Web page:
On two weeks' rest in a quasi-home game against a mediocre-despite-its-record opponent, the Oakland Raiders did not play well Monday night in Mexico City.
Star wide receiver Amari Cooper had just two catches for 14 yards through three quarters. His fellow starting wideout, Michael Crabtree, produced five yards of offense on seven targets. Top back Latavius Murray had just 33 yards on 12 carries. Raiders receivers dropped several Derek Carr passes, and Carr threw a rotten second-half interception.
And yet the Raiders won, 27-20.
Believe it or not, that's a good sign. Because in the past, a performance like this would have inevitably resulted in an Oakland loss. The Raiders hardly won at all between 2003 and 2015, and they almost never won when they underperformed.
Against the Houston Texans, they underperformed. A team that wins by lighting up the scoreboard—they had scored 30 points or more in each of their last three games, all wins—wasn't crisp or efficient on offense. As a result, it trailed an equally inefficient team by seven points with less than 11 minutes remaining.
In that situation, the 2006 Raiders would have been packing up equipment on the sideline. The 2009 Raiders would have been warming up the buses. The 2012 Raiders would have been texting their wives reminders not to delete that week's episode of Breaking Bad.
Those teams just didn't have it. They didn't possess the talent or the ability to persevere like this one does.
"It wasn't one of our cleaner games in terms of execution throughout, but we showed tremendous grit," Raiders head coach Jack Del Rio said during his postgame press conference. "We got an opportunity late in the game to seize control and did, and made the plays we needed to make to get a hard-earned win."
Don't get me wrong: In order to win in January, the Raiders will need cleaner games. In order to take care of the Kansas City Chiefs and Denver Broncos—both of whom they play on the road in the final month of the season—and capture their first NFC West crown since George W. Bush's first term as president, they'll need to execute throughout, not just during the final 11 minutes.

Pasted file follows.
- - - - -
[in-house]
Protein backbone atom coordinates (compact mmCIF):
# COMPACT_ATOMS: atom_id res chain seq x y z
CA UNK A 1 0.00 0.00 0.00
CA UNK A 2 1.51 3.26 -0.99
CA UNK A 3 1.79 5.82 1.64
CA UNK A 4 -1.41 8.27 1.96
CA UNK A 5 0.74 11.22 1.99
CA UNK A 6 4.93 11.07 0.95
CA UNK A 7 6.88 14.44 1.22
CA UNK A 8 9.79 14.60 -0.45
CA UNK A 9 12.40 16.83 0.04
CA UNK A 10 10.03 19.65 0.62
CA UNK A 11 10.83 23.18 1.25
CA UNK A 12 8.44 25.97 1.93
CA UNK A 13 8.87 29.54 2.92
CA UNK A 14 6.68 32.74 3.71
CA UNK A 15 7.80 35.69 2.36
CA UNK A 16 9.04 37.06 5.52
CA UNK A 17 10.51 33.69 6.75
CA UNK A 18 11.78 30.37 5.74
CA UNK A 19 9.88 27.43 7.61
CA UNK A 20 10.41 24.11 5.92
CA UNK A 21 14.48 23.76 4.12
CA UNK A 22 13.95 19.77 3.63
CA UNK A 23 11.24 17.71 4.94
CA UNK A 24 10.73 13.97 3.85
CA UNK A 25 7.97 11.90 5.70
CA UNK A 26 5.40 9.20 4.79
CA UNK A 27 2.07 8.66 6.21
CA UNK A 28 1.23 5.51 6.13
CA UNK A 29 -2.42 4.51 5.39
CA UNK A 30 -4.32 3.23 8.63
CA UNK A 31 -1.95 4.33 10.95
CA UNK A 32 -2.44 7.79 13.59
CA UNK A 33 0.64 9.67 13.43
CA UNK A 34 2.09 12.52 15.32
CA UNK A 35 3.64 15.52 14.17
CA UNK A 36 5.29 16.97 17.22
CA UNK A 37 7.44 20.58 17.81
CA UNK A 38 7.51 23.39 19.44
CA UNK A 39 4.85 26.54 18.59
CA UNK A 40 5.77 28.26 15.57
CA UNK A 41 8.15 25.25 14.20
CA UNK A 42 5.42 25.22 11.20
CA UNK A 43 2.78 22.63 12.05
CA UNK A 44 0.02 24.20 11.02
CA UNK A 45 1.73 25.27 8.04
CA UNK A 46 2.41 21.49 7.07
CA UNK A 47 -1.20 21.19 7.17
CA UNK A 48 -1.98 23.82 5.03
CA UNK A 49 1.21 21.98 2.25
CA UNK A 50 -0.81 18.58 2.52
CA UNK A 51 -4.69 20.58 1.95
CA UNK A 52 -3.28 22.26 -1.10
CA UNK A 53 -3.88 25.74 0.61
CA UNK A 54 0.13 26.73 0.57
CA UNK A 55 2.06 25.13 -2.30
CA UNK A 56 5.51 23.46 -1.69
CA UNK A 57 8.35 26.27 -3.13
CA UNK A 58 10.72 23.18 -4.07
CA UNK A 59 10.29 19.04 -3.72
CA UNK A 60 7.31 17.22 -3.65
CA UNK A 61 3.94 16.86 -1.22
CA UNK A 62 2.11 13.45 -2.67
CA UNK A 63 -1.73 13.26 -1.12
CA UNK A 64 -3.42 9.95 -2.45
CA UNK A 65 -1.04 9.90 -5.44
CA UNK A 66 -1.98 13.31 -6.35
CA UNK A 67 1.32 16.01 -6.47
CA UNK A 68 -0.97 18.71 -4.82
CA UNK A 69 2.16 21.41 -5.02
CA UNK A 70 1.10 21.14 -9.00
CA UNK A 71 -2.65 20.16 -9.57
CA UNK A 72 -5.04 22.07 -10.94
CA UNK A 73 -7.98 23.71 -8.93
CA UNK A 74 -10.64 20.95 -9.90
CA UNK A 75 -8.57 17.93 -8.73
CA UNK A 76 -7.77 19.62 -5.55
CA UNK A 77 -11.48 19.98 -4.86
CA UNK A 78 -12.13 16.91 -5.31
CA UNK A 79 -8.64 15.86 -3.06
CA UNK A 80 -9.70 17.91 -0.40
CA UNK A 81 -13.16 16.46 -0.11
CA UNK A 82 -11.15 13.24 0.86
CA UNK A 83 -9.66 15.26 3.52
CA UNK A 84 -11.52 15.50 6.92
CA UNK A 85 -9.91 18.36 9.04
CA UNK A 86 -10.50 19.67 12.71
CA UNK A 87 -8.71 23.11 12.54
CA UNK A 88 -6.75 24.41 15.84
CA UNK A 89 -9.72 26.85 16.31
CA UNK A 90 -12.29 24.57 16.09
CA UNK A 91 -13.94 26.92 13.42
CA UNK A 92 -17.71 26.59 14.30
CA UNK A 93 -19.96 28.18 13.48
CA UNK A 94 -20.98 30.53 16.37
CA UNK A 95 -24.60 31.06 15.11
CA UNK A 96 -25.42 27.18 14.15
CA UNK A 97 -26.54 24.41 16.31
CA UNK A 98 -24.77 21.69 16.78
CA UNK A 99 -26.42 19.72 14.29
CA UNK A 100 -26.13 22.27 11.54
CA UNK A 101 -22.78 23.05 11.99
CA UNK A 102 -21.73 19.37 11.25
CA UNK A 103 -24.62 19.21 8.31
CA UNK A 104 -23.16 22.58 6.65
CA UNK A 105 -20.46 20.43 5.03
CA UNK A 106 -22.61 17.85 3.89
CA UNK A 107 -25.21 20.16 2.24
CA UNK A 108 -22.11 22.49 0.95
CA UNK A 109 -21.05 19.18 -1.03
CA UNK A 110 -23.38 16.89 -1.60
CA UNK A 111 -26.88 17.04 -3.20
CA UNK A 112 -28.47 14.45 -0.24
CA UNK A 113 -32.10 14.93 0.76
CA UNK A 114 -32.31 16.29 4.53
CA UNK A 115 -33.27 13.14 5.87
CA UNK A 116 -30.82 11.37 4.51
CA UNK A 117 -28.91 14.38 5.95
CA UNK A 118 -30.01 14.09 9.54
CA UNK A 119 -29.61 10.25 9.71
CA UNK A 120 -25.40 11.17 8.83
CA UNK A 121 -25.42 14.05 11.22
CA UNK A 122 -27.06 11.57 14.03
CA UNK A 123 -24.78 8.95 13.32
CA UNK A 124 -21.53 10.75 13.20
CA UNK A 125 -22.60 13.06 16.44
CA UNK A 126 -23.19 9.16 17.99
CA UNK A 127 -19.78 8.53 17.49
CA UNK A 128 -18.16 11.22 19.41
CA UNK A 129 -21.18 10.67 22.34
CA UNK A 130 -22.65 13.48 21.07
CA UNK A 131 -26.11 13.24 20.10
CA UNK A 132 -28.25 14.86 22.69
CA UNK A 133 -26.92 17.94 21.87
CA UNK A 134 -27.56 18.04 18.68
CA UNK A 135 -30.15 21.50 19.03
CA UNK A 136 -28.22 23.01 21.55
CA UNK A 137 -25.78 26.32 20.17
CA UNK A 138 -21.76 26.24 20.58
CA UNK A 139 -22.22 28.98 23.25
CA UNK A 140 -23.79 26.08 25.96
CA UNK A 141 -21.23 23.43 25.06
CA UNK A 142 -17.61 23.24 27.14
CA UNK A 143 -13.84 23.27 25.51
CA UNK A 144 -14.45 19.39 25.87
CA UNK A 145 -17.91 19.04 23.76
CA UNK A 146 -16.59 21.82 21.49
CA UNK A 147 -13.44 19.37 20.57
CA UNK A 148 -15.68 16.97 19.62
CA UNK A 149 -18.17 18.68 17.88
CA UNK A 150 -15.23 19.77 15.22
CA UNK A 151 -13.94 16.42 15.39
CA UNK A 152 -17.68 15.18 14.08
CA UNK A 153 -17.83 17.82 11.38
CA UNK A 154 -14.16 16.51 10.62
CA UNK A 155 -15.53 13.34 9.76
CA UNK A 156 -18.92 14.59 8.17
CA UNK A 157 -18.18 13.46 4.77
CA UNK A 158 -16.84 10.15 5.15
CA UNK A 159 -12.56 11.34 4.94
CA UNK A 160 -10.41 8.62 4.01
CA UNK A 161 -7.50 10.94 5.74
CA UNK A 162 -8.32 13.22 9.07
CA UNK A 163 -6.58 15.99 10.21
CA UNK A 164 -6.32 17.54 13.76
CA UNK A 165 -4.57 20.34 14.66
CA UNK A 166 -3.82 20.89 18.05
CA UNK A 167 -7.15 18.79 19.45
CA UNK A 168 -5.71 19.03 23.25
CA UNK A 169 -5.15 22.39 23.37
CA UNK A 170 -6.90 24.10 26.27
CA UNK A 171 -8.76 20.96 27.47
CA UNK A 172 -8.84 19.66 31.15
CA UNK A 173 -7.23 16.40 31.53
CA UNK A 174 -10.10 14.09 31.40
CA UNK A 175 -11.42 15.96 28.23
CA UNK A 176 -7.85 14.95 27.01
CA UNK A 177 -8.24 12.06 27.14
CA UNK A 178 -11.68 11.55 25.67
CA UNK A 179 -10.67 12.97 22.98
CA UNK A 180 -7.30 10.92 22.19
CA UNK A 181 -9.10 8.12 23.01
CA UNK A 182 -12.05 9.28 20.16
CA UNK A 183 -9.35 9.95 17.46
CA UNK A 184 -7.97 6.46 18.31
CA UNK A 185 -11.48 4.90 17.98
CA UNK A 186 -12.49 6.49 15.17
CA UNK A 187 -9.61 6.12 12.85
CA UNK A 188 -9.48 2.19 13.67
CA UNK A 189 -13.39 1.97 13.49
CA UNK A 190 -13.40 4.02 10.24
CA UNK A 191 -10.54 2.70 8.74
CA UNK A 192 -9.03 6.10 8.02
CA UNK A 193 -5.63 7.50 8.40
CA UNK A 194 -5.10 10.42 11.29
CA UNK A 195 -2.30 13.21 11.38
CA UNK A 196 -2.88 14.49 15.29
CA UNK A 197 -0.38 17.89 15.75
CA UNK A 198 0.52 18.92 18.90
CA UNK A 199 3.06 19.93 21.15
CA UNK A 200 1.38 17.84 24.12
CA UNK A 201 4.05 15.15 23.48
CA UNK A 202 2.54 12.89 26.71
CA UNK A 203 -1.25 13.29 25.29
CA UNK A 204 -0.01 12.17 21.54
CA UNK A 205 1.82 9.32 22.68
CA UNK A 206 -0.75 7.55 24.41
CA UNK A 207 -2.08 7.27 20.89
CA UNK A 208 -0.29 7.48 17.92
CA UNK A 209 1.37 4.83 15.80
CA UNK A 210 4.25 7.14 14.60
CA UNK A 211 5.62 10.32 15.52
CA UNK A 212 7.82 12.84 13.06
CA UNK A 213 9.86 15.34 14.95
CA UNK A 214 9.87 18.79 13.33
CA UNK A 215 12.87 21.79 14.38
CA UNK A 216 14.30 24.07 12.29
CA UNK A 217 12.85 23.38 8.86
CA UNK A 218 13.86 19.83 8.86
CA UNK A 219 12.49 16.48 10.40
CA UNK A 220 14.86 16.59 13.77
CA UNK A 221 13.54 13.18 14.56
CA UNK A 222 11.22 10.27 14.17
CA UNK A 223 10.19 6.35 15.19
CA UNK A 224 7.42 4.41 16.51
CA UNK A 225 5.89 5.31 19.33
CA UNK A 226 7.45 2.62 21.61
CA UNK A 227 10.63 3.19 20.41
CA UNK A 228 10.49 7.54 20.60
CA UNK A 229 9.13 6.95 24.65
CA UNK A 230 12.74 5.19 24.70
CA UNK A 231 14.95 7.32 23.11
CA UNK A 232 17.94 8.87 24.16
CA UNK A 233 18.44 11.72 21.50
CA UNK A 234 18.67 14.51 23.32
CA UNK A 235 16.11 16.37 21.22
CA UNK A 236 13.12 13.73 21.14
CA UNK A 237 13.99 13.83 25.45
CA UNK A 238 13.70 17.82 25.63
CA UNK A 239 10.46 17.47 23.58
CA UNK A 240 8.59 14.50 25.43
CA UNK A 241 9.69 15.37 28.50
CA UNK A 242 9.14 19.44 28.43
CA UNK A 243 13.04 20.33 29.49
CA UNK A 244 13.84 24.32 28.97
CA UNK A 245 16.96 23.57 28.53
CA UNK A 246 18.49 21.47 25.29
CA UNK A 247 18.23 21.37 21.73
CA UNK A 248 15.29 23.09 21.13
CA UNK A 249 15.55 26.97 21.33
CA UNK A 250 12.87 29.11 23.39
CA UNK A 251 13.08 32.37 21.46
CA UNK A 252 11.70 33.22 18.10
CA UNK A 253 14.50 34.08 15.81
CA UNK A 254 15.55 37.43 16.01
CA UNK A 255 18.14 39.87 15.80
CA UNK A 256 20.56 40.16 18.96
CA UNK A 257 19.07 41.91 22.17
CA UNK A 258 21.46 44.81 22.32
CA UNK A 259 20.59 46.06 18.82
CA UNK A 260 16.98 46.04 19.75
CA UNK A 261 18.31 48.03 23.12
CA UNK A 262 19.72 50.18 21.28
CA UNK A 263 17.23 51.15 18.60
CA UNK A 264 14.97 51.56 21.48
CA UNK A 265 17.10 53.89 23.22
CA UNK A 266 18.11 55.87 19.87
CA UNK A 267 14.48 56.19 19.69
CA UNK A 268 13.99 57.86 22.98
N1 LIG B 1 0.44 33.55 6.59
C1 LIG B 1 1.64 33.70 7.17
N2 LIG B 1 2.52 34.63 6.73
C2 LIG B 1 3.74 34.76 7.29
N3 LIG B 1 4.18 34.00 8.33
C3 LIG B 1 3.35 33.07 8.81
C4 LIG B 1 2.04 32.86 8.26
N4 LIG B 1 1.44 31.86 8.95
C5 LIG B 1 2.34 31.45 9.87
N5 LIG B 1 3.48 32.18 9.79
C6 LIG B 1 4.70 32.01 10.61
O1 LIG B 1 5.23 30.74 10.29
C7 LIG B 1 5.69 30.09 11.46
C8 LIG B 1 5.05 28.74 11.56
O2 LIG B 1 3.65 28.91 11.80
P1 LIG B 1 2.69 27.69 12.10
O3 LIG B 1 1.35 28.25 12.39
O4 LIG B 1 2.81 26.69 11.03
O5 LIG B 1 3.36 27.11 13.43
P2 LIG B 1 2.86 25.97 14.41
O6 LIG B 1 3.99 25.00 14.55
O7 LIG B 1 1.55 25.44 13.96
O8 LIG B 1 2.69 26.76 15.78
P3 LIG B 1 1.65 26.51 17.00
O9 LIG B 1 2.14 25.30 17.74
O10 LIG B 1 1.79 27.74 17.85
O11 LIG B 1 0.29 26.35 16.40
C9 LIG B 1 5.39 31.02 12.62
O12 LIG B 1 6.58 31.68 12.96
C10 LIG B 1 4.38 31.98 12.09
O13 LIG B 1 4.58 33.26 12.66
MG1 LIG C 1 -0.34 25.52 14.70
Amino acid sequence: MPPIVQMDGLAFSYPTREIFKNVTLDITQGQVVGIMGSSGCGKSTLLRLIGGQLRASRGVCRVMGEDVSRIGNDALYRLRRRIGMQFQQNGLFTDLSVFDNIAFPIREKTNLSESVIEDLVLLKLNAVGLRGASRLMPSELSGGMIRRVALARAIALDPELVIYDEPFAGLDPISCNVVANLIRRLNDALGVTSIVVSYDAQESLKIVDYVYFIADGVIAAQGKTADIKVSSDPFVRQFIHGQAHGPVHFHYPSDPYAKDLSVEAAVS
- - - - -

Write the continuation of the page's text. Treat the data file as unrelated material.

They were lucky that the Texans weren't particularly good on either side of the ball, and that Houston head coach Bill O'Brien made some questionable decisions that might have cost his team points, and that the officials made some questionable calls that might have taken Texans points off the board.
But those 11 minutes prevented this game from being labeled as a victory the 8-2 Raiders didn't deserve.
|Good When They Needed to Be: Raiders on Monday Night|
|Category||First 49 Minutes||Final 11 Minutes*|
|*Excluding two kneel-downs (NFL.com)|
During the first 49 minutes, 22 of the 25 passes thrown by Carr hit his receivers in the hands, but only 16 of those 22 were hauled in. During the last 11 minutes, he threw six passes. All six hit his receivers in the hands. Five were caught, including two for touchdowns. Four picked up 29 yards or more.
During the first 49 minutes, Cooper was targeted three times. He caught one, another was intercepted and another resulted in a reception for a loss of one yard. On the game-winning drive, he had two catches for 43 yards, including the go-ahead touchdown.
During the first 56-plus minutes, Murray rushed for just 15 yards on seven carries. On the final drive of the game, he had 18 hard-earned yards against a defense that knew he was getting the ball.
They were—pardon me as I reach into my bag of dad jokes and portmanteaus—procrastiraiders. That isn't sustainable, and the Raiders better know it. But you can't be on every week. And when you're off for the majority of a night and you still win, it's an indication you have something special.
The Raiders have won four in a row, and they sit alone atop the AFC West. They've yet to lose in six games outside of Oakland, and they have back-to-back home games against non-winning teams on tap, giving them a chance to develop more of a cushion before finishing with four tough ones against the Chiefs, Broncos, San Diego Chargers and Indianapolis Colts. If they can hold on, they'll likely earn a first-round bye.
And it's entirely possible we've yet to see the young Raiders at their best. What we saw from them during the first 49 minutes Monday night might have been within reaching distance of their worst, and yet they still found a way to win.
That should scare the rest of the AFC.
Brad Gagnon has covered the NFL for Bleacher Report since 2012.